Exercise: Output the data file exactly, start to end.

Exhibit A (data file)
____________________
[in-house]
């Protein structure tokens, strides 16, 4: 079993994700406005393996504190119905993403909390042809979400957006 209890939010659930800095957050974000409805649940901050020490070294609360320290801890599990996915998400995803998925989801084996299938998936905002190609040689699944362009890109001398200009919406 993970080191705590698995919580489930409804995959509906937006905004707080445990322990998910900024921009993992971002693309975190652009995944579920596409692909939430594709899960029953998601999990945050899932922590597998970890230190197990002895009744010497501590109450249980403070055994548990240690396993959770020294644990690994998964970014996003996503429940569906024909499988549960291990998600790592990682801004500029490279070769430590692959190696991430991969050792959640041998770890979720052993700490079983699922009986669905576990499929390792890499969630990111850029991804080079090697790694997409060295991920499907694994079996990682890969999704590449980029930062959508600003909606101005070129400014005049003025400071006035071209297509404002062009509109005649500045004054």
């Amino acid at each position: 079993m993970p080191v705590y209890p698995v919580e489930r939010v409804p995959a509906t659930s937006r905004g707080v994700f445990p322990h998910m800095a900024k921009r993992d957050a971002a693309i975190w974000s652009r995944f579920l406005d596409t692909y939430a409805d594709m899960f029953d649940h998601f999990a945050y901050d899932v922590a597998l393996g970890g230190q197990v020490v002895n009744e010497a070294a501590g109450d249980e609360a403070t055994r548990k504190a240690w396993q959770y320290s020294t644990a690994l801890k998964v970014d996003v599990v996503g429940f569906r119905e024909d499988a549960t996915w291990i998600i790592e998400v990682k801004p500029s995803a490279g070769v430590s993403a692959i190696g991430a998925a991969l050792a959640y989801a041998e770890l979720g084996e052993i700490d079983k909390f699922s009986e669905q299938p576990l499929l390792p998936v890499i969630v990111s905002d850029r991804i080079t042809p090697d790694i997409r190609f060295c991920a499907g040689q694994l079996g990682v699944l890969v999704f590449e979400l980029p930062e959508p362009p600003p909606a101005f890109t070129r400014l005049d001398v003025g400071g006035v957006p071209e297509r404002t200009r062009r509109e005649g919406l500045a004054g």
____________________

[in-house]
């Protein structure tokens, strides 16, 4: 079993994700406005393996504190119905993403909390042809979400957006 209890939010659930800095957050974000409805649940901050020490070294609360320290801890599990996915998400995803998925989801084996299938998936905002190609040689699944362009890109001398200009919406 993970080191705590698995919580489930409804995959509906937006905004707080445990322990998910900024921009993992971002693309975190652009995944579920596409692909939430594709899960029953998601999990945050899932922590597998970890230190197990002895009744010497501590109450249980403070055994548990240690396993959770020294644990690994998964970014996003996503429940569906024909499988549960291990998600790592990682801004500029490279070769430590692959190696991430991969050792959640041998770890979720052993700490079983699922009986669905576990499929390792890499969630990111850029991804080079090697790694997409060295991920499907694994079996990682890969999704590449980029930062959508600003909606101005070129400014005049003025400071006035071209297509404002062009509109005649500045004054």
């Amino acid at each position: 079993m993970p080191v705590y209890p698995v919580e489930r939010v409804p995959a509906t659930s937006r905004g707080v994700f445990p322990h998910m800095a900024k921009r993992d957050a971002a693309i975190w974000s652009r995944f579920l406005d596409t692909y939430a409805d594709m899960f029953d649940h998601f999990a945050y901050d899932v922590a597998l393996g970890g230190q197990v020490v002895n009744e010497a070294a501590g109450d249980e609360a403070t055994r548990k504190a240690w396993q959770y320290s020294t644990a690994l801890k998964v970014d996003v599990v996503g429940f569906r119905e024909d499988a549960t996915w291990i998600i790592e998400v990682k801004p500029s995803a490279g070769v430590s993403a692959i190696g991430a998925a991969l050792a959640y989801a041998e770890l979720g084996e052993i700490d079983k909390f699922s009986e669905q299938p576990l499929l390792p998936v890499i969630v990111s905002d850029r991804i080079t042809p090697d790694i997409r190609f060295c991920a499907g040689q694994l079996g990682v699944l890969v999704f590449e979400l980029p930062e959508p362009p600003p909606a101005f890109t070129r400014l005049d001398v003025g400071g006035v957006p071209e297509r404002t200009r062009r509109e005649g919406l500045a004054g």